Fusobacterium necrophorum

Fusobacterium necrophorum

Fusobacterium necrophorum
Scientific classification
Domain: Bacteria
Phylum: Fusobacteria
Order: Fusobacteriales
Family: Fusobacteriaceae
Genus: Fusobacterium
Species: F. necrophorum
(Flügge 1886) Moore and Holdeman 1969[1]

Fusobacterium necrophorum is a species of bacteria responsible for Lemierre's syndrome and other medical problems.


  • Biology 1
  • Pathogenicity 2
    • Treatment 2.1
    • Infection in animals 2.2
  • References 3
  • Further reading 4


F. necrophorum is a rod-shaped species of Gram-negative bacteria. It is an obligate anaerobe and is a common inhabitant of the alimentary tract within humans and animals.[2]


F. necrophorum is responsible for 10% of acute sore throats,[3] 21% of recurrent sore throats[4][5] and 23% of peritonsillar abscesses[6] with the remainder being caused by Group A streptococci or viruses. Other complications from F. necrophorum include meningitis, complicated by thrombosis of the internal jugular vein, thrombosis of the cerebral veins,[7] and infection of the urogenital and the gastrointestinal tracts.[8]

Although this infection is rare, researchers agree that this diagnosis should be considered in a septicaemic patient with thrombosis in an unusual site, and underlying malignancy should be excluded in cases of confirmed F. necrophorum occurring at sites caudal to the head.[9]

The above statistical analysis is dated, necessarily. A 2015 study of young adult students presenting to a single clinic in Alabama had F. necrophorum as the predominate causative organism for pharyngitis 21% of the time (and found in 9% of asymptomatic students).[10] In the same study, Group A Streptococcus was found in 10% of pharyngitis patients (1% of asymptomatic students).


F. necrophorum infection (also called F-throat[11]) usually responds to treatment with penicillin or metronidazole, but penicillin treatment for persistent pharyngitis appears anecdotally to have a higher relapse rate, although the reasons are unclear.

Infection in animals

This bacterium has been found to be associated with the foot disease thrush in horses. Thrush is a common fungal infection that occurs on the hoof of a horse, specifically in the region of the frog. F. necrophorum occurs naturally in the animal's environment, especially in wet, muddy, or unsanitary conditions, such as an unclean stall.[12] [13] Horses with deep clefts, or narrow or contracted heels are more at-risk to develop thrush.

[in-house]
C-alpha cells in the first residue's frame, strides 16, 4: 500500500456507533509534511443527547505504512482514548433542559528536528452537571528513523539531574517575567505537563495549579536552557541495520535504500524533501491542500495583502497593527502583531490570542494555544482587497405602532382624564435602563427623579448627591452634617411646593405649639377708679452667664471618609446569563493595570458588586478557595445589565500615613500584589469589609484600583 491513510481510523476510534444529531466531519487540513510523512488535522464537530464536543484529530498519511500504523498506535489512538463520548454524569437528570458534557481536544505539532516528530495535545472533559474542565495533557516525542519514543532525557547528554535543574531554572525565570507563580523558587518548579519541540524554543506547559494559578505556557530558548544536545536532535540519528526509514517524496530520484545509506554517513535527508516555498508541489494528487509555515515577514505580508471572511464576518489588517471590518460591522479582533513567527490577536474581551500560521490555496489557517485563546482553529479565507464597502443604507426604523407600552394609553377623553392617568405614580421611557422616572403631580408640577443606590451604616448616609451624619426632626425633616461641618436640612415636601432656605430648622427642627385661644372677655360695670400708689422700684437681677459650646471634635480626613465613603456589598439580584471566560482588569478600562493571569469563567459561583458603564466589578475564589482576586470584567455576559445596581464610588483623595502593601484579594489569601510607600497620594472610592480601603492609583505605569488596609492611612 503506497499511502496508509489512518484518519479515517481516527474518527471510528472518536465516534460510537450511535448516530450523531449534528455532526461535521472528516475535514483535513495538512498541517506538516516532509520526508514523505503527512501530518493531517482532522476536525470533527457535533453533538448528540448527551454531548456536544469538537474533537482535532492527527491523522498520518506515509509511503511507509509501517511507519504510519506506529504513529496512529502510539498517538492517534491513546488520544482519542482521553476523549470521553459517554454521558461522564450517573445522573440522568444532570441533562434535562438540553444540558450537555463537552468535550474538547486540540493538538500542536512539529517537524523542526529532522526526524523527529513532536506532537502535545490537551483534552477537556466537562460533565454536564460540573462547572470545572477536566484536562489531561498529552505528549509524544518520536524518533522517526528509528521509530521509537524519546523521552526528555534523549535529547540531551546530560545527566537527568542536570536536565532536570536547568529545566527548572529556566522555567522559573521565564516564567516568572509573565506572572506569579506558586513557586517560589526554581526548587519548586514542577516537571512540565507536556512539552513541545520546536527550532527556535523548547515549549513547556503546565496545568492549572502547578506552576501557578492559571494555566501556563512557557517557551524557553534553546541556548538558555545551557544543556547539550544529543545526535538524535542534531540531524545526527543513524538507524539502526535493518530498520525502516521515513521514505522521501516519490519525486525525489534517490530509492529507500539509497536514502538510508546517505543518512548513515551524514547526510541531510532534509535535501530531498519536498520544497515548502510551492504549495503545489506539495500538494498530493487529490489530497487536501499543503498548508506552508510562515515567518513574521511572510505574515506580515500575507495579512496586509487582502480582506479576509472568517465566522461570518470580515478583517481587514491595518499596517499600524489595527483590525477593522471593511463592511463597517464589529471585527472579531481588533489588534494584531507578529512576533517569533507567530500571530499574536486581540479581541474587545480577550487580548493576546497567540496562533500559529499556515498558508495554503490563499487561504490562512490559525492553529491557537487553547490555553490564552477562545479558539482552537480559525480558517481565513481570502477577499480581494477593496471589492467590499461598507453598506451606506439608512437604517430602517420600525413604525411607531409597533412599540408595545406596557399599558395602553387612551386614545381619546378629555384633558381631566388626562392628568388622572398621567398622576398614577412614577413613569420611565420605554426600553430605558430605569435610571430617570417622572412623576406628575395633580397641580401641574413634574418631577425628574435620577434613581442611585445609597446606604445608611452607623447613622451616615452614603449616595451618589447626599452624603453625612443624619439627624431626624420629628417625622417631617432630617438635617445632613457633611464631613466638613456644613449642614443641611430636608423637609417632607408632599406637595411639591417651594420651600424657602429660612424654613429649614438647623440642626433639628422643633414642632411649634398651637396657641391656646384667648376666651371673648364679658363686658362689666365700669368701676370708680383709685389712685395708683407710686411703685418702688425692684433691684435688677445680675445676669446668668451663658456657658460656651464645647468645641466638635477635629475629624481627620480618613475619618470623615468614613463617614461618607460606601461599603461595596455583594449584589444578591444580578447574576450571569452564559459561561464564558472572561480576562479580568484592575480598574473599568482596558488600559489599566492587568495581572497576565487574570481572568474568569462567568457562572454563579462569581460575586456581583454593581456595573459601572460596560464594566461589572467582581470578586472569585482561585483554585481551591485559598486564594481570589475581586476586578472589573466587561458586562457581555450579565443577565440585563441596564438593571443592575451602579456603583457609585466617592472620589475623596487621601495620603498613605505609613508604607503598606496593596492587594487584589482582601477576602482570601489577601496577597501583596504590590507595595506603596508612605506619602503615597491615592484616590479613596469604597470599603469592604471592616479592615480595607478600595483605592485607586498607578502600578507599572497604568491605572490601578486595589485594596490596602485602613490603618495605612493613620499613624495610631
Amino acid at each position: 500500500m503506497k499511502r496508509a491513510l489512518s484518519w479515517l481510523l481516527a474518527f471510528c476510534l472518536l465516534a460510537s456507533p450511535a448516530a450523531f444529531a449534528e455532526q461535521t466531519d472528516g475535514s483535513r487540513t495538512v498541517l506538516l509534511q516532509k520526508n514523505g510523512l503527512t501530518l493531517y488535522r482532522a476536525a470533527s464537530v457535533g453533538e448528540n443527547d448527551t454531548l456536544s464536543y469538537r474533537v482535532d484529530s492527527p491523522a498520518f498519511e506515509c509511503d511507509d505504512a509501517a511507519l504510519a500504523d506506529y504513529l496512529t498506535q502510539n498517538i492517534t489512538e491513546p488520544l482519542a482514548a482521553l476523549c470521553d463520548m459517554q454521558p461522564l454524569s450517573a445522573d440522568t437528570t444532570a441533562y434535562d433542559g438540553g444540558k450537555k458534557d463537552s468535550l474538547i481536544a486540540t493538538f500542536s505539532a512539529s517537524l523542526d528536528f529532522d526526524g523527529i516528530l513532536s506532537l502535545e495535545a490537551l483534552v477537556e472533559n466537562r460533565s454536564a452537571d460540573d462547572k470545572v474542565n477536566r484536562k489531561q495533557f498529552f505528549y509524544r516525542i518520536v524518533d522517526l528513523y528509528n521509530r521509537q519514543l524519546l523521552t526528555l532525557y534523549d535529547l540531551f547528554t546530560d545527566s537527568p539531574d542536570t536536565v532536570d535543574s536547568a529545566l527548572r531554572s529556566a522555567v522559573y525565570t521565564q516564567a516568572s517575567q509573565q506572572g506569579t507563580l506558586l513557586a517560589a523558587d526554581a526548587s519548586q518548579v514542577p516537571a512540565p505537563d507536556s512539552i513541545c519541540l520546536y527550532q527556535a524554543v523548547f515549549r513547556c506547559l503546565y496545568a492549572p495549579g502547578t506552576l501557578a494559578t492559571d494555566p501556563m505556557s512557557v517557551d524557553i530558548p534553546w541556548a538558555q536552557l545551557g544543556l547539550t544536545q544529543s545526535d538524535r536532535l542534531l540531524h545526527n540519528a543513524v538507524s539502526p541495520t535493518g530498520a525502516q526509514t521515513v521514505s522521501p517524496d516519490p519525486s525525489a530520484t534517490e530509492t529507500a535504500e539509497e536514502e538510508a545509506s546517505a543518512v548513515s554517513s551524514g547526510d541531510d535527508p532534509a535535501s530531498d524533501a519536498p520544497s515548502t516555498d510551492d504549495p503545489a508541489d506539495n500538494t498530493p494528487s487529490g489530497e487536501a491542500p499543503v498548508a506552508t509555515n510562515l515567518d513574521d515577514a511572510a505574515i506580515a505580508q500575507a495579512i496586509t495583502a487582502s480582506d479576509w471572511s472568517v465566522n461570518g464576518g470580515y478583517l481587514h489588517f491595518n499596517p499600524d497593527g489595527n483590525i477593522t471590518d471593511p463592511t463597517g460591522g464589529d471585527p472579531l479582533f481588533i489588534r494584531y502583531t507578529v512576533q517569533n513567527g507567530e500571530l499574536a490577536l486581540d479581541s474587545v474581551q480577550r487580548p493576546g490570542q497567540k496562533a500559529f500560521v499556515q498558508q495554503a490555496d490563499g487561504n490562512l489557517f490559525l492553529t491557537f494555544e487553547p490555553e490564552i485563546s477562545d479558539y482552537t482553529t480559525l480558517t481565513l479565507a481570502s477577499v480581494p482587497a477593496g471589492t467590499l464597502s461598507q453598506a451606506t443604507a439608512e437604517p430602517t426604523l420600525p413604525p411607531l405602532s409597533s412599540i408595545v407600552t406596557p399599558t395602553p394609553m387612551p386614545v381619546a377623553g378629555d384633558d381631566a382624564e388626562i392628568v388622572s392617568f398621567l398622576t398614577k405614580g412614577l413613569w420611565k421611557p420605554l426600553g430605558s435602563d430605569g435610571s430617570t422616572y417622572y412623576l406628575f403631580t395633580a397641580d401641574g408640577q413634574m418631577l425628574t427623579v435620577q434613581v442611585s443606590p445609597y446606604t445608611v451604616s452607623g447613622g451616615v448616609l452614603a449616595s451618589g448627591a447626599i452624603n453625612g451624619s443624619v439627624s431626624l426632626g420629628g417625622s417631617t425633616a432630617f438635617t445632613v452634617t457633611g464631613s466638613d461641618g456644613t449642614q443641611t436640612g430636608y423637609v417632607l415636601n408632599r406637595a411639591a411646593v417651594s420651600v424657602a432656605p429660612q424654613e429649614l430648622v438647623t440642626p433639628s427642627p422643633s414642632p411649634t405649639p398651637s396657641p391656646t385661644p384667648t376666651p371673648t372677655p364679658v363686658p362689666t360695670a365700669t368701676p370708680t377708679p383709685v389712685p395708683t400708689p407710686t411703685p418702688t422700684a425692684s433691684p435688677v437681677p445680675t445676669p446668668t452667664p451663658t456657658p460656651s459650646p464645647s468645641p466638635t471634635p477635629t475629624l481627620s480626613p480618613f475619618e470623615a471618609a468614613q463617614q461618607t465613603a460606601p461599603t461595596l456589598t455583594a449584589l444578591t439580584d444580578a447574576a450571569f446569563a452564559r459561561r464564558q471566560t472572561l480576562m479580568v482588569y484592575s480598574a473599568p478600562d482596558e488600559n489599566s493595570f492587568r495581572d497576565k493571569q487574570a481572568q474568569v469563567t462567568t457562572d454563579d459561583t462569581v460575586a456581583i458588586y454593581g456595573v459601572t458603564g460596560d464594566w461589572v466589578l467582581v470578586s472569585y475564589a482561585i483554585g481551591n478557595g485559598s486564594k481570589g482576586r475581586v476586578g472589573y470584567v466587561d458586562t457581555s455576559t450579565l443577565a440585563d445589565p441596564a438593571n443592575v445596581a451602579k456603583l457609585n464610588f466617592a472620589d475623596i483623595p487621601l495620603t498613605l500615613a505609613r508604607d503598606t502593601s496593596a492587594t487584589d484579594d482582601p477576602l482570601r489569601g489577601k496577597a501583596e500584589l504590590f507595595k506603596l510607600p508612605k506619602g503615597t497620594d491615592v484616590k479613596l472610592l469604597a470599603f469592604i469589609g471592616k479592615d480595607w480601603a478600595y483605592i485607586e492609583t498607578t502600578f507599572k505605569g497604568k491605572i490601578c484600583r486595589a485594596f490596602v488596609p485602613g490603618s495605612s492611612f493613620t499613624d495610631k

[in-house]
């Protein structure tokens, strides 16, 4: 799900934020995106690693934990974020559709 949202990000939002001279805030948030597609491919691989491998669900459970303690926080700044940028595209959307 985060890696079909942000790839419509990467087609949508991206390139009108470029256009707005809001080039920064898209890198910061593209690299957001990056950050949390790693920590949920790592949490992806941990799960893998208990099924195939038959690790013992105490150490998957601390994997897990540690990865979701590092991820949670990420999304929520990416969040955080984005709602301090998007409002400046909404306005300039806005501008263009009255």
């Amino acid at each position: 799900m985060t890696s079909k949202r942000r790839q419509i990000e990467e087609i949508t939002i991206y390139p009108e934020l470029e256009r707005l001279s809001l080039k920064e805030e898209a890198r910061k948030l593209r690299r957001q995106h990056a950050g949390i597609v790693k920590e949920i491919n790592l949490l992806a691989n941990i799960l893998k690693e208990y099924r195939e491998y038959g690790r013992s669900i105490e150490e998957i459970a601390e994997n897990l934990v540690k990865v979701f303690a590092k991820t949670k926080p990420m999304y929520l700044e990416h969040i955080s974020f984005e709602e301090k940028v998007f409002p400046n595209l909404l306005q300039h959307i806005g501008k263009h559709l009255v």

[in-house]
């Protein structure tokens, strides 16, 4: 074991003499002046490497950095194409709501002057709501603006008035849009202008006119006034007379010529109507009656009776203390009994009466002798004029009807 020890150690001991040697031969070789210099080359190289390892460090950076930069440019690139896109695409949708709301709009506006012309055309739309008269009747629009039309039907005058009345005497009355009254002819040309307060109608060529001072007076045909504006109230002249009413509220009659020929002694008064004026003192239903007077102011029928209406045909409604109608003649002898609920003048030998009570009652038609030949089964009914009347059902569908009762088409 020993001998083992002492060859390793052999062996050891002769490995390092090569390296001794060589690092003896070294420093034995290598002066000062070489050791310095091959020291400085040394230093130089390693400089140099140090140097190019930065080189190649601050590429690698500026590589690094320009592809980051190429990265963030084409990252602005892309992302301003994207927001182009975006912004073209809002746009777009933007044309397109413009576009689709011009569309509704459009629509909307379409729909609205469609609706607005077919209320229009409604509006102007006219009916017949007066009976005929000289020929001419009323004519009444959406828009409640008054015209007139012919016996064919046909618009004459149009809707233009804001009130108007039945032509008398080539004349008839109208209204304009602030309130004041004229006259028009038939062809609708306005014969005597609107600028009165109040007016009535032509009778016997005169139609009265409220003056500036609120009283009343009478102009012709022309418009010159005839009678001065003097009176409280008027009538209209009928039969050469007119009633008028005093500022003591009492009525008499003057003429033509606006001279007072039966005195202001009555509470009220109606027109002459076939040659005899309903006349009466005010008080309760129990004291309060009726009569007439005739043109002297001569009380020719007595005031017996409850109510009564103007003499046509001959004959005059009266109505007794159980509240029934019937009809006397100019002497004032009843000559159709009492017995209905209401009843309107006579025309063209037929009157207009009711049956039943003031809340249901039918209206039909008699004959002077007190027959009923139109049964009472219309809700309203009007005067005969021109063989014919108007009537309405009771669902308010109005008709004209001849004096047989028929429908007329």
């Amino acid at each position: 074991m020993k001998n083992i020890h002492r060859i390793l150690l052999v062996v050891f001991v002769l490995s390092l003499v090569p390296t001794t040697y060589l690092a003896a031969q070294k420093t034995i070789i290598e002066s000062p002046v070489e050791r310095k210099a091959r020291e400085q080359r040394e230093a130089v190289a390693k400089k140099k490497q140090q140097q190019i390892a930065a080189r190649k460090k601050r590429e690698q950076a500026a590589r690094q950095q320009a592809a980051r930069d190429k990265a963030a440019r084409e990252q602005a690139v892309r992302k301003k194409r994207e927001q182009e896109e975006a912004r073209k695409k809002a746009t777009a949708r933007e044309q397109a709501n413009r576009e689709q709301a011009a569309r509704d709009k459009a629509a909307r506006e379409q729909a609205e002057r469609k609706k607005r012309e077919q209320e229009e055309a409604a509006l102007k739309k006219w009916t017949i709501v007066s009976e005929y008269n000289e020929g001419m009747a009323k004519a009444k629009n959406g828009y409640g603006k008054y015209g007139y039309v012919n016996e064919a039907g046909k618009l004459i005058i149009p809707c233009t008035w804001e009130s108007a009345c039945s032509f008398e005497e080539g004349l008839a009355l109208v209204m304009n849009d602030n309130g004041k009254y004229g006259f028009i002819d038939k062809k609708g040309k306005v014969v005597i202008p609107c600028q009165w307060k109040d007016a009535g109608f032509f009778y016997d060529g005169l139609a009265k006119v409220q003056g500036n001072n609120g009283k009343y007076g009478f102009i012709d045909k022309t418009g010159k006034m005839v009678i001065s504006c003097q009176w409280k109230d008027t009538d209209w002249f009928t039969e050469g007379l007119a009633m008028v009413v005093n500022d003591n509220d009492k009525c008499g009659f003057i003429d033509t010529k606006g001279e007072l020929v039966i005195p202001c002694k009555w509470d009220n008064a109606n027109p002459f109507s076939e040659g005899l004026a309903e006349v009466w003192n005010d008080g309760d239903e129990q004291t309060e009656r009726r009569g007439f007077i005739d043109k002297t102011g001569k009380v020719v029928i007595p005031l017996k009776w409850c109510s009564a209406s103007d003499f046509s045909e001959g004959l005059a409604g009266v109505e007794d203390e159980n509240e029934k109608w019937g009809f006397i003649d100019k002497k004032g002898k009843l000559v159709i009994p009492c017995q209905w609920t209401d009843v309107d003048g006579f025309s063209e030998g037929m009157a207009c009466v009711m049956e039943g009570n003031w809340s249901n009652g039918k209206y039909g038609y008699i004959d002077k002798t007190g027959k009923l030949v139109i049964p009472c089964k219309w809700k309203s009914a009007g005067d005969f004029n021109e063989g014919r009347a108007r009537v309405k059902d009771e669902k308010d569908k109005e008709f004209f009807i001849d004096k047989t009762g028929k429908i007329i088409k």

F. necrophorum is also a cause for lameness in sheep. Its infection is commonly called scald. It can last for several years on land used by either sheep or cattle, and is found on most land of this type throughout the world. Due to its survival length in these areas, it is unrealistic to try to remove it. Sheep most often get scald due to breakage or weakness of the skin surrounding the hoof. This can occur due to strong footbaths, sandy soils, mild frostbite, or prolongened waterlogging of a field, and results in denaturing of the skin between the cleats.[14]

F. necrophorum is the cause of necrotic laryngitis ("calf diphtheria") in cattle.


  1. ^ J.P. Euzéby. "Fusobacterium". List of Prokaryotic names with Standing in Nomenclature. Retrieved 2012-05-09. 
  2. ^ Tan, Z. L.; Nagaraja, T. G.; Chengappa, M. M. "Fusobacterium necrophorum infections: Virulence factors, pathogenic mechanism and control measures". Veterinary Research Communications 20 (2): 113–140.  
  3. ^ Aliyu SH, Marriott RK, Curran MD; et al. (2004). "Real-time PCR investigation into the importance of Fusobacterium necrophorum as a cause of acute pharyngitis in general practice". J Med Microbiol 53 (Pt 10): 1029–35.  
  4. ^ Batty A, Wren MW. (2005). "Prevalence of Fusobacterium necrophorum and other upper respiratory tract pathogens isolated from throat swabs". Br J Biomed Sci 62 (2): 66–70.  
  5. ^ Batty A, Wren MW, Gal M. (2004). "Fusobacterium necrophorum as the cause of recurrent sore throat: comparison of isolates from persistent sore throat syndrome and Lemierre's disease". J Infect 51 (4): 299–306.  
  6. ^ Klug TE, Rusan M, Fuursted K, Ovesen T (2009). "Fusobacterium necrophorum: most prevalent pathogen in peritonsillar abscess in Denmark.". Clin Infect Dis 49 (10): 1467–1472.  
  7. ^ Larsen PD, Chartrand SA, Adickes M. (1997). "Fusobacterium necrophorum meningitis associated with cerebral vessel thrombosis.". Pediatr Infect Dis J 16 (3): 330–331.  
  8. ^ Hagelskjaer Kristensen L, Prag J. (200). "Human necrobacillosis, with emphasis on Lemierre's syndrome.". Clin Infect Dis 31 (2): 524–532.  
  9. ^ Redford ML, Ellis R, Rees CJ. (2005). "Fusobacterium necrophorum infection associated with portal vein thrombosis.". J Med Microbiol 54 (5): 993–995.  
  10. ^ Robert M. Centor, MD; T. Prescott Atkinson, MD, PhD; Amy E. Ratliff, MLS; Li Xiao, PhD; Donna M. Crabb, MT (ASCP); Carlos A. Estrada, MD, MS; Michael B. Faircloth, MD; Lisa Oestreich, DO; Jeremy Hatchett, MD; Walid Khalife, PhD; and Ken B. Waites, MD (2015). "The Clinical Presentation of Fusobacterium-Positive and Streptococcal-Positive Pharyngitis in a University Health Clinic: A Cross-sectional Study". Ann Intern Med 162 (4): 241–247.  
  11. ^ "Sore Throat Misdiagnosis Could Kill Teenagers".  
  12. ^ https://www.thehorse.com/articles/27319/the-lowdown-on-thrush
  13. ^ Ensminger, M. E. (1990). Horses and Horsemanship: Animal Agriculture Series (Sixth ed.). Danville, IL: Interstate Publishers. p. 62.  
  14. ^ http://www.defra.gov.uk/animalh/welfare/pdf/sheeplameness.pdf

Further reading